CINCINNATI -- In 1951, the African Queen steamed to film glory down an East African river. Last week the Queen was en route from Key Largo, Fla., to Cincinnati via interstate highway.

The 30-by-8-foot boat, for which the 1951 movie starring Humphrey Bogart and Katharine Hepburn was named, spends a lot of time these days at boat shows.

Owner Jim Hendricks of Key Largo bought the boat for $65,000.

"I don't want to sound noble, but I do feel an obligation to keep the boat in good shape," says Hendricks, 63, a retired lawyer who owns a motel. "I've always reported to Katharine Hepburn about her status, and Ms. Hepburn has written me a dozen letters and called me a half dozen times."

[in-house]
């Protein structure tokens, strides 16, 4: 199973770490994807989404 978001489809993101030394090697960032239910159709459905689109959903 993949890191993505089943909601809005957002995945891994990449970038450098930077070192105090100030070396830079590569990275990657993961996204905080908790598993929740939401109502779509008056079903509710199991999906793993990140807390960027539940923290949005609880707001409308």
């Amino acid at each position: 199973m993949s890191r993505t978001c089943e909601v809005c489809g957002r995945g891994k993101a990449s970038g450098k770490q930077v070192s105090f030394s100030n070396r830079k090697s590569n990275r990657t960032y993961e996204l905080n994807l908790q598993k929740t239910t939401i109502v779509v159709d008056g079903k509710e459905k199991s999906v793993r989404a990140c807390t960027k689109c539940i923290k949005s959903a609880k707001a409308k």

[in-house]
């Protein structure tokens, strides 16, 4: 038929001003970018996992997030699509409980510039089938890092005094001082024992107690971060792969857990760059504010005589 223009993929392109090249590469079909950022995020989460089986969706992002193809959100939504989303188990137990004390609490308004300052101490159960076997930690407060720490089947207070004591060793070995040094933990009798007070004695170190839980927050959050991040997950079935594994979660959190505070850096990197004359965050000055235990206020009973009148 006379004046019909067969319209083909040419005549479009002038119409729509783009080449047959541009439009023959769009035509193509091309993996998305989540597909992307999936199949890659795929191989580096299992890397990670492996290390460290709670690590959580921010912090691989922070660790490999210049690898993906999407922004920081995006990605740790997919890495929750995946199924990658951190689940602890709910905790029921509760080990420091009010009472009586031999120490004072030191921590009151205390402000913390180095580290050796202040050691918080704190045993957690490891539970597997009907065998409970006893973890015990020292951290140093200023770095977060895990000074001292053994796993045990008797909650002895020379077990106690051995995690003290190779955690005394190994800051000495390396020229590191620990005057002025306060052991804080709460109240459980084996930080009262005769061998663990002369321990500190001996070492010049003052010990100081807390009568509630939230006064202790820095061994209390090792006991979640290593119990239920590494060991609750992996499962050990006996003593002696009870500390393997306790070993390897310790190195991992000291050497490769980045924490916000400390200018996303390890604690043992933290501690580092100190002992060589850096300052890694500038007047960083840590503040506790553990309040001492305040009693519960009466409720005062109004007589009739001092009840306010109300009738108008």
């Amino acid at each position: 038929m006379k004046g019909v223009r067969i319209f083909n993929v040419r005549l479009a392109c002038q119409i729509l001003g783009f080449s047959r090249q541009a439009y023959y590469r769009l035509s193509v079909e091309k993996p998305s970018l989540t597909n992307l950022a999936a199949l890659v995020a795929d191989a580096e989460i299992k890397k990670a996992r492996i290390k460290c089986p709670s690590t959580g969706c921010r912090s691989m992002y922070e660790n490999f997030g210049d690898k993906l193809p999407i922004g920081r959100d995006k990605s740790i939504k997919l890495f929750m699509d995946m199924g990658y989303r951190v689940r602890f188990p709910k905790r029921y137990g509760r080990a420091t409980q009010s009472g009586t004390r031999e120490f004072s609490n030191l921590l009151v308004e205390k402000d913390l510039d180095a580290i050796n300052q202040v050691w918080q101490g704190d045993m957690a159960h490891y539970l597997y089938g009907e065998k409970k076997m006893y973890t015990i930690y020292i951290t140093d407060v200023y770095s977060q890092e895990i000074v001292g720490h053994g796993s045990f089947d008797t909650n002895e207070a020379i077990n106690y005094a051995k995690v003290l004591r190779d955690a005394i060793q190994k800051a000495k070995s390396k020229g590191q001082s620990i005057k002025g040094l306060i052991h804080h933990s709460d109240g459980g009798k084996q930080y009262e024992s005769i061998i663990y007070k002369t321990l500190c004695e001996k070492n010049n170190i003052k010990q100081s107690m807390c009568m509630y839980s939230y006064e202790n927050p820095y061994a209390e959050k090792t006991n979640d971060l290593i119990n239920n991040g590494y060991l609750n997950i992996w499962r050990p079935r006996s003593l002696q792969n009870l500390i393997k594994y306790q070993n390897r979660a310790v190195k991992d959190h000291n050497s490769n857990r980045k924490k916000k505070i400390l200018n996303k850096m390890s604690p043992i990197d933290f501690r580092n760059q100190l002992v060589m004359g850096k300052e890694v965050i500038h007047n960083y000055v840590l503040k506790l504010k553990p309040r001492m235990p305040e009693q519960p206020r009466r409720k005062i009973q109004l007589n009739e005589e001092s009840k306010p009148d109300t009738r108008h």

Originally owned by the British East Africa Railroad Co., the boat was used, starting in 1912, to take hunting parties and tourists up the Victorian Nile River to Victoria Falls.

In 1951, it was chartered by director John Huston.

"The movie people muddied her up a bit," said Hendricks. "They wanted her to look a little worse for wear than she really was."

In the film, the Queen helped Bogart and Hepburn elude World War I Germans. In one of the movie's most memorable scenes, Bogart pulls the boat through a shallow, leech-infested swamp.

After the film, the Queen was used by the British railroad firm until 1968, and the boat was sold to Fred Reeves of San Francisco for $700.

It was later sold to an engineer, Hal Bailey, and in 1982, he sold it to Hendricks.